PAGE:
Reliably Unreliable: The EU's Continued Inaction is a Bad Sign

Rose Vennin

Suddenly summoned to react after the shocking picture of 3-year-old Aylan Kurdi impassioned citizens to demand a political response, European governments gave the disheartening impression last week of being faced with an unpredictable tsunami which had caught them unawares, and to which a clear response was nowhere to be seen. Yet this crisis comes as no surprise. Since the beginning of 2015, 2500 migrants have died in the Mediterranean while making their journey to Europe, and the on-going crisis has been subject to much discussion during the numerous summits this year. Until now, the European Union seemed to be muddling along, trying - and failing - to reach a consensus among its divided nations, measures taken woefully inadequate for the scale of the crisis. The June summit was such a display of bad-tempered exchanges between the national leaders of Europe with, among others, Italian PM Matteo Renzi reportedly saying “if this is your idea of Europe, you can keep it”, following bitter exchanges with Lithuanian President Dalia Grybauskaite. 

Two months later, the bickering has not ended and Europe’s leaders were yet again at odds over the collective response in the face of pressing public concern. In a letter last Friday, France, Italy and Germany’s Ministers of Foreign Affairs called for “a fair distribution of refugees” throughout the EU. They stated "Europe must protect refugees in need of protection in a humane way - regardless of which EU country they arrive in." In contrast, the Visegrad states - Czech Republic, Hungary, Poland, and Slovakia – affirmed their opposition to quotas of refugee relocation between countries at a meeting the same day, exemplifying the discordance that has been reigning for what seems to be too long (if not between these particular countries, then between others).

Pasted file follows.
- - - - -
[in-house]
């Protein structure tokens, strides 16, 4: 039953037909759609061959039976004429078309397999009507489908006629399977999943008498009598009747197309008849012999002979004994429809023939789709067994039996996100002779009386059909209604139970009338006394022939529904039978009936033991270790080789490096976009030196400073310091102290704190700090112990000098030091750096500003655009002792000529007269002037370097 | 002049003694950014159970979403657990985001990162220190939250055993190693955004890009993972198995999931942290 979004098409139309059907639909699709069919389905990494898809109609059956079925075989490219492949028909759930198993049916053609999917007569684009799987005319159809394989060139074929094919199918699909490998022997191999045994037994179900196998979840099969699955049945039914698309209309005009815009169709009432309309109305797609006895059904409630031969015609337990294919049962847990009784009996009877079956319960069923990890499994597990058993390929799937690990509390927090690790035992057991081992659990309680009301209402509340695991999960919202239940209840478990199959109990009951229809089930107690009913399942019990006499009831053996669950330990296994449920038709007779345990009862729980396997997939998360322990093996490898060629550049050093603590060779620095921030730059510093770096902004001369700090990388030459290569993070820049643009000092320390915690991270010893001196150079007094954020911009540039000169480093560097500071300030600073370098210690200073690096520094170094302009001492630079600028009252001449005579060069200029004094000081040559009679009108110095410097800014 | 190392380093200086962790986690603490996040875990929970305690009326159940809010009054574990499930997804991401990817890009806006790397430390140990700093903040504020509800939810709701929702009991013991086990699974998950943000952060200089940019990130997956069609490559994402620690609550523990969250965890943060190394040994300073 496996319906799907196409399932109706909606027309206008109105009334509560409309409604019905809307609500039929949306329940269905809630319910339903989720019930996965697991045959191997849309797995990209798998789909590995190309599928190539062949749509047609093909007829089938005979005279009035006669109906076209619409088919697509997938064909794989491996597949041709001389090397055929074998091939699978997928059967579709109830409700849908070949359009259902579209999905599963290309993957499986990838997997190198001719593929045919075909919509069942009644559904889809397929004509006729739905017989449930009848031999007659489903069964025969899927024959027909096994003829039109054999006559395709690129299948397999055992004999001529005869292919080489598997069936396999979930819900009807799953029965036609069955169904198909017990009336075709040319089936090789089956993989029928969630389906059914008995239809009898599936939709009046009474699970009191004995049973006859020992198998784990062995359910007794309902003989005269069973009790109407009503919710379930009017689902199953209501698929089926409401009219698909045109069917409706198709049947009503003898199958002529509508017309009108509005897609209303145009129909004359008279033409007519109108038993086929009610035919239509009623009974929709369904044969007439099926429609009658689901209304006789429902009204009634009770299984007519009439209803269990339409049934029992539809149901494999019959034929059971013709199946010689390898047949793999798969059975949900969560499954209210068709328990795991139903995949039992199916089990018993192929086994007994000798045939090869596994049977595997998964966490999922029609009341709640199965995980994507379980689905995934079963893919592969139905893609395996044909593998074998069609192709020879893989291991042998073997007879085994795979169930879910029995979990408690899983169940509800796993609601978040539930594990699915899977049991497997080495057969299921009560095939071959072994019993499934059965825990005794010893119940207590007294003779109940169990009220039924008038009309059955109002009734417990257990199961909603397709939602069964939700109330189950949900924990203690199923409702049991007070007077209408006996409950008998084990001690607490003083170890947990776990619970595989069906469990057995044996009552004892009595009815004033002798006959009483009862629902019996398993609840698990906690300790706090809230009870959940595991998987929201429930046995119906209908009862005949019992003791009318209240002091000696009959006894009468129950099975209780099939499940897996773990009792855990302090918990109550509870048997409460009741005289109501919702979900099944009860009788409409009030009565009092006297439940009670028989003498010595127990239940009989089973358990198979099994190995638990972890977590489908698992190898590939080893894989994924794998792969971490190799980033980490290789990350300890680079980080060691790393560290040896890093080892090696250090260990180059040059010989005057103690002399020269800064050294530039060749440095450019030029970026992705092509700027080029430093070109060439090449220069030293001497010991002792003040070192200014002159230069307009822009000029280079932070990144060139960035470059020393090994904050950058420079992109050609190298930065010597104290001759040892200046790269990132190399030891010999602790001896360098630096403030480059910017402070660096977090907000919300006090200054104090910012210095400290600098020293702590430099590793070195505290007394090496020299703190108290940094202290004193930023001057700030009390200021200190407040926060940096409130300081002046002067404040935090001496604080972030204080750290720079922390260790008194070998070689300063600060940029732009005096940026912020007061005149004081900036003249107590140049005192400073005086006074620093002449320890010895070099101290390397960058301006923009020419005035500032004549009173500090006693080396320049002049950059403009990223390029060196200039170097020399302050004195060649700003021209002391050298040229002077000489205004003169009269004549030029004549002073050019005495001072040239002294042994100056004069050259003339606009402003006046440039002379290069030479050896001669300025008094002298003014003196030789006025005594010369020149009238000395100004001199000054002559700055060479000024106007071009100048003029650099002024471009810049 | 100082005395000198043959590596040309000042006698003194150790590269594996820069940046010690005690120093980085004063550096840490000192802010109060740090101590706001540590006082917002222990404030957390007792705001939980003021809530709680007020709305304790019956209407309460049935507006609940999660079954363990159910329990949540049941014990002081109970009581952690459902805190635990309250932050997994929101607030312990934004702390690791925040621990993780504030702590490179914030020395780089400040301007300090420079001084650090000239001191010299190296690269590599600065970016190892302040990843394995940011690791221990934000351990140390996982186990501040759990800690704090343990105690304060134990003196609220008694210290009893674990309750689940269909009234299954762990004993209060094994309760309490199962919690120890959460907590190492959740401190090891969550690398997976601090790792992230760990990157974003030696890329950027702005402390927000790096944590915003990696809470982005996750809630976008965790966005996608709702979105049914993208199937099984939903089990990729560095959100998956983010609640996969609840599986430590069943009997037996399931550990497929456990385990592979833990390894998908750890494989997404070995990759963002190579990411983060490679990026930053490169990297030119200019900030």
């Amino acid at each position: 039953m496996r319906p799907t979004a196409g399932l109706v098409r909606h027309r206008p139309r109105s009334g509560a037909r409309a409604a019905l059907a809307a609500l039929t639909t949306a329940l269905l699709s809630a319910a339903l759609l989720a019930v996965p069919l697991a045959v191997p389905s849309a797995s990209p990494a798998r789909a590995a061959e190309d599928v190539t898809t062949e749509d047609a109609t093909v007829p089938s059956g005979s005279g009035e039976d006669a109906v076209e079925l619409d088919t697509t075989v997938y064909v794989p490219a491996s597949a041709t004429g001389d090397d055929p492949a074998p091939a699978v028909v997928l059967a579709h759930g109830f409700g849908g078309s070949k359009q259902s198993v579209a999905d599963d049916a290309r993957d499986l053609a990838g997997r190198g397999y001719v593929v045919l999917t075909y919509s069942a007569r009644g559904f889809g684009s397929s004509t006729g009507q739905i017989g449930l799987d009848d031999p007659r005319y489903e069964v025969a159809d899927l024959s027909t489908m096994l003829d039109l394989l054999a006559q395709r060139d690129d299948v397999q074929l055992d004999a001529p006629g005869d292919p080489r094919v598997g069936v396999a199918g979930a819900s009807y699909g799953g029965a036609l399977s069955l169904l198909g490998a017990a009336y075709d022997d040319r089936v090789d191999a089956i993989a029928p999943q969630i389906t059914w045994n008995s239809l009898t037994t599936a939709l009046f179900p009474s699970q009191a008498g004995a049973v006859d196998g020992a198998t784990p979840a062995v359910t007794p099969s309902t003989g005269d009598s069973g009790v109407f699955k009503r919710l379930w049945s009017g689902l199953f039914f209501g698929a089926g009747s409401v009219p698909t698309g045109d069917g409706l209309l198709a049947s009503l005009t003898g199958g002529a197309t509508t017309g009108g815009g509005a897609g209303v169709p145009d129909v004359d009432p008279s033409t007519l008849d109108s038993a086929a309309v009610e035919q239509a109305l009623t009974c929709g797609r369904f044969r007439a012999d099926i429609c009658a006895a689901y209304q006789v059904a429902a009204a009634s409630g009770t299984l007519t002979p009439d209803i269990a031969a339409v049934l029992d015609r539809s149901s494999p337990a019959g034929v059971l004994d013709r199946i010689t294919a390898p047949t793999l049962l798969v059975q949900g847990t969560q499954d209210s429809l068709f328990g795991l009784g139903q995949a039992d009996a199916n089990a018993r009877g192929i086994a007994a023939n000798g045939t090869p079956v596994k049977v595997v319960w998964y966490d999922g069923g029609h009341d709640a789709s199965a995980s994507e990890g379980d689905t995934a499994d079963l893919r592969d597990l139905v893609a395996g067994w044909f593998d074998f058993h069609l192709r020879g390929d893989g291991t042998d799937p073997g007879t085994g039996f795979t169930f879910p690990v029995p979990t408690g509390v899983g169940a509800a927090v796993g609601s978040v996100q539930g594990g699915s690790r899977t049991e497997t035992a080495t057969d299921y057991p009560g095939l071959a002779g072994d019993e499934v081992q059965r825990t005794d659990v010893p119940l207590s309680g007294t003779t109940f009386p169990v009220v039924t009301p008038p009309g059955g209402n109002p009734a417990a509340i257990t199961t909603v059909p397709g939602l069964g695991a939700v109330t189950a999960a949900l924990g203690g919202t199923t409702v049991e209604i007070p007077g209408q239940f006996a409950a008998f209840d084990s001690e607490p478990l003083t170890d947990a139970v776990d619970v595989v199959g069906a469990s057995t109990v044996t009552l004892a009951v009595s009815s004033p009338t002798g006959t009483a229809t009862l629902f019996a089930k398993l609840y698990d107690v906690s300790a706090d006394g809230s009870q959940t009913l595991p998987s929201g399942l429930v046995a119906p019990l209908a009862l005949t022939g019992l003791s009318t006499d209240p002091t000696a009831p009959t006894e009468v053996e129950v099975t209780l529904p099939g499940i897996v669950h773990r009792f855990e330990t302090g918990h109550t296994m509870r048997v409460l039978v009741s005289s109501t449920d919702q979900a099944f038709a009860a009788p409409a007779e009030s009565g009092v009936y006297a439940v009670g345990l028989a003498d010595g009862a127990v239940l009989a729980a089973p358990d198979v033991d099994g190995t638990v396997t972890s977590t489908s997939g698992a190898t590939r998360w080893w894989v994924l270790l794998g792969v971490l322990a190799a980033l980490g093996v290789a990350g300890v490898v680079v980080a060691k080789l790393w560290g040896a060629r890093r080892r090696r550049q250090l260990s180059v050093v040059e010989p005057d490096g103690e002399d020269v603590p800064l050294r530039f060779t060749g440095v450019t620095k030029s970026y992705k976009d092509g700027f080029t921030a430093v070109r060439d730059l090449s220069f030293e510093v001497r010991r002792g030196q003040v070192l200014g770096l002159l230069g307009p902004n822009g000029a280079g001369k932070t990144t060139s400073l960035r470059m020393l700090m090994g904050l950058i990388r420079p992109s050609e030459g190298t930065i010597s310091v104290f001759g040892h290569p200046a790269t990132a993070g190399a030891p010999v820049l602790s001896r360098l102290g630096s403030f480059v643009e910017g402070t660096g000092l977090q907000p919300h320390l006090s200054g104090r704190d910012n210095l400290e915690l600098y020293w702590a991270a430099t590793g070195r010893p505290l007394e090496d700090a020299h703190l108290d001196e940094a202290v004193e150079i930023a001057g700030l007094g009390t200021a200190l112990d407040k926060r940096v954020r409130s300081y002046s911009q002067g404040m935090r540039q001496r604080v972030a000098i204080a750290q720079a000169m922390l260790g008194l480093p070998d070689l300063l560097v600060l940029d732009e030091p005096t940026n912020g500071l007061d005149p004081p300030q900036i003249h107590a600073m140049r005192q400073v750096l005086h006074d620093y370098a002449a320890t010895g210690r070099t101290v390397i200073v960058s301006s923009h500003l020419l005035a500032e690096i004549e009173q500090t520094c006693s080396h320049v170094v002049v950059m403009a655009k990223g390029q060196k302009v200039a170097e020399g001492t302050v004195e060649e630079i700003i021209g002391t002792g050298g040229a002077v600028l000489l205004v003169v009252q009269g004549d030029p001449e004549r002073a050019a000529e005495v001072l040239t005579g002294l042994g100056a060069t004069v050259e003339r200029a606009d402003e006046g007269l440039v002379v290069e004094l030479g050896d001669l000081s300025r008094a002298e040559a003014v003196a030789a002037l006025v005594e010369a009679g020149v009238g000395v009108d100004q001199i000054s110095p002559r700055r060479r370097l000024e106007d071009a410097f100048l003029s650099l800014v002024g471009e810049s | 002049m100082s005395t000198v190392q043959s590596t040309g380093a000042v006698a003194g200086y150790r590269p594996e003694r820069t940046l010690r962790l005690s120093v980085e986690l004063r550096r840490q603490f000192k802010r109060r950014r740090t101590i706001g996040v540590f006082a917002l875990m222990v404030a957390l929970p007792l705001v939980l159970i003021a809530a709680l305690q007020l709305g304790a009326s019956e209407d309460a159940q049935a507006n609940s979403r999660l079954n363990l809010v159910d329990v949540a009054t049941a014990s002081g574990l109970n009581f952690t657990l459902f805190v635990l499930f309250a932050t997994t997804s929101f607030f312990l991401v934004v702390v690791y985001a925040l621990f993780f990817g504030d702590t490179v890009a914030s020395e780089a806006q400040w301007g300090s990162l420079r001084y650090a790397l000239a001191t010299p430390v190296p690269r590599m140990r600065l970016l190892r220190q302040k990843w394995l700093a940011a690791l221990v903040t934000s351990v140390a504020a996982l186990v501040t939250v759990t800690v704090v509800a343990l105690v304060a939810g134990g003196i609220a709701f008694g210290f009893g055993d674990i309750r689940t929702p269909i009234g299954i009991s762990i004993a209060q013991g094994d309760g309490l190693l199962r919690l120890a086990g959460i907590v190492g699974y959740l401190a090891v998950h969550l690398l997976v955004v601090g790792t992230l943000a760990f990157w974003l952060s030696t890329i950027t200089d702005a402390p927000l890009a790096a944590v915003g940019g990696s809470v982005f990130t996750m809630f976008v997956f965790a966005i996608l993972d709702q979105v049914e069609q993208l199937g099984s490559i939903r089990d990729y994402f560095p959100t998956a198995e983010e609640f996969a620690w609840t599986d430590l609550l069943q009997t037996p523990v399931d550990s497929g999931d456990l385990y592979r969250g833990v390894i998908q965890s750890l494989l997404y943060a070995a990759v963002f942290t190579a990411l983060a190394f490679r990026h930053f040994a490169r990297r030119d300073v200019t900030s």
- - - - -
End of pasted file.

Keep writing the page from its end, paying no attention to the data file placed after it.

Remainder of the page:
Indeed what this past week has shed light upon are, once again, the limits of current EU politics and frame of mind. As pressure on member states to come up with a coordinated plan mounts and will continue to rise as more refugees and economic migrants arrive, there is an evident lack of leadership, unity and vision. The long-term challenge for Europe is managing crises: the migrant crisis is one example of a larger issue with the union’s institutions and framework. As with Greece and the Euro crisis, the EU never appears to live up to its citizens’ expectations, moving sluggishly and in cacophony. 

So if Europe cannot actively come up with coherent responses to the challenges it faces, its durability may be threatened. Although there may be an underlying determination from EU leaders to hold the union together, it must be strongly displayed in contrast to their weak performance this summer, or repeated divisions and passiveness will get the better of it. Stumble after stumble, Europe needs to pick itself up once and for all.  Lives depend on it.